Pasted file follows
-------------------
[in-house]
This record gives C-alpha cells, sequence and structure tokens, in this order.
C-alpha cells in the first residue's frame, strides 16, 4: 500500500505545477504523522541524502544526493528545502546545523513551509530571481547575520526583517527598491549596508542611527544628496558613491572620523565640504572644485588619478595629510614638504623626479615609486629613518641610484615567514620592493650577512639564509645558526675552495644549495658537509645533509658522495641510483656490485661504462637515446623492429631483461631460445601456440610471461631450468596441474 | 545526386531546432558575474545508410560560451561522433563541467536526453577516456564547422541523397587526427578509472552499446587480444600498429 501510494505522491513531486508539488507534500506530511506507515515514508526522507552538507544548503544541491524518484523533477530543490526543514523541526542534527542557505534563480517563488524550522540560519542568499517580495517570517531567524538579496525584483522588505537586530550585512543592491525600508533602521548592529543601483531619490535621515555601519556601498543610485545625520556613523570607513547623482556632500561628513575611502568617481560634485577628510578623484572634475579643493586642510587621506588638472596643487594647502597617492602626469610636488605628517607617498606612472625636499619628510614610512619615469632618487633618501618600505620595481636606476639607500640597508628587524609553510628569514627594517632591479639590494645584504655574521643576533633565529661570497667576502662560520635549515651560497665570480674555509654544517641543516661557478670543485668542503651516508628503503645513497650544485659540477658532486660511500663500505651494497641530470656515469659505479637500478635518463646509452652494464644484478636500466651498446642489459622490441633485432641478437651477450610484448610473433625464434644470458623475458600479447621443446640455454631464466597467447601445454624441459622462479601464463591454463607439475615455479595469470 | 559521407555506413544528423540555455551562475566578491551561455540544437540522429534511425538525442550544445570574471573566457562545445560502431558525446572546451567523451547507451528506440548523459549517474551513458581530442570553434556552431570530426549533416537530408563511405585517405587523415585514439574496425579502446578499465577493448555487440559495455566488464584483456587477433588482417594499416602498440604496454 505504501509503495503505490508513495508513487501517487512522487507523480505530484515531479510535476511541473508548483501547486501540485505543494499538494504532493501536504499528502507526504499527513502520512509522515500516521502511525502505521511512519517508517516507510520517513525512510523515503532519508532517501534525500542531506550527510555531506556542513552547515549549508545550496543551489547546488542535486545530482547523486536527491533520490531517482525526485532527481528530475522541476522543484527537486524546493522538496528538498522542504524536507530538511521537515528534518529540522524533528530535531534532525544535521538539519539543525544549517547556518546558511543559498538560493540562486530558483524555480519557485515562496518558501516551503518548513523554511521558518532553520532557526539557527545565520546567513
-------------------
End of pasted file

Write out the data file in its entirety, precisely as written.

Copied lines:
[in-house]
This record gives C-alpha cells, sequence and structure tokens, in this order.
C-alpha cells in the first residue's frame, strides 16, 4: 500500500505545477504523522541524502544526493528545502546545523513551509530571481547575520526583517527598491549596508542611527544628496558613491572620523565640504572644485588619478595629510614638504623626479615609486629613518641610484615567514620592493650577512639564509645558526675552495644549495658537509645533509658522495641510483656490485661504462637515446623492429631483461631460445601456440610471461631450468596441474 | 545526386531546432558575474545508410560560451561522433563541467536526453577516456564547422541523397587526427578509472552499446587480444600498429 501510494505522491513531486508539488507534500506530511506507515515514508526522507552538507544548503544541491524518484523533477530543490526543514523541526542534527542557505534563480517563488524550522540560519542568499517580495517570517531567524538579496525584483522588505537586530550585512543592491525600508533602521548592529543601483531619490535621515555601519556601498543610485545625520556613523570607513547623482556632500561628513575611502568617481560634485577628510578623484572634475579643493586642510587621506588638472596643487594647502597617492602626469610636488605628517607617498606612472625636499619628510614610512619615469632618487633618501618600505620595481636606476639607500640597508628587524609553510628569514627594517632591479639590494645584504655574521643576533633565529661570497667576502662560520635549515651560497665570480674555509654544517641543516661557478670543485668542503651516508628503503645513497650544485659540477658532486660511500663500505651494497641530470656515469659505479637500478635518463646509452652494464644484478636500466651498446642489459622490441633485432641478437651477450610484448610473433625464434644470458623475458600479447621443446640455454631464466597467447601445454624441459622462479601464463591454463607439475615455479595469470 | 559521407555506413544528423540555455551562475566578491551561455540544437540522429534511425538525442550544445570574471573566457562545445560502431558525446572546451567523451547507451528506440548523459549517474551513458581530442570553434556552431570530426549533416537530408563511405585517405587523415585514439574496425579502446578499465577493448555487440559495455566488464584483456587477433588482417594499416602498440604496454 505504501509503495503505490508513495508513487501517487512522487507523480505530484515531479510535476511541473508548483501547486501540485505543494499538494504532493501536504499528502507526504499527513502520512509522515500516521502511525502505521511512519517508517516507510520517513525512510523515503532519508532517501534525500542531506550527510555531506556542513552547515549549508545550496543551489547546488542535486545530482547523486536527491533520490531517482525526485532527481528530475522541476522543484527537486524546493522538496528538498522542504524536507530538511521537515528534518529540522524533528530535531534532525544535521538539519539543525544549517547556518546558511543559498538560493540562486530558483524555480519557485515562496518558501516551503518548513523554511521558518532553520532557526539557527545565520546567513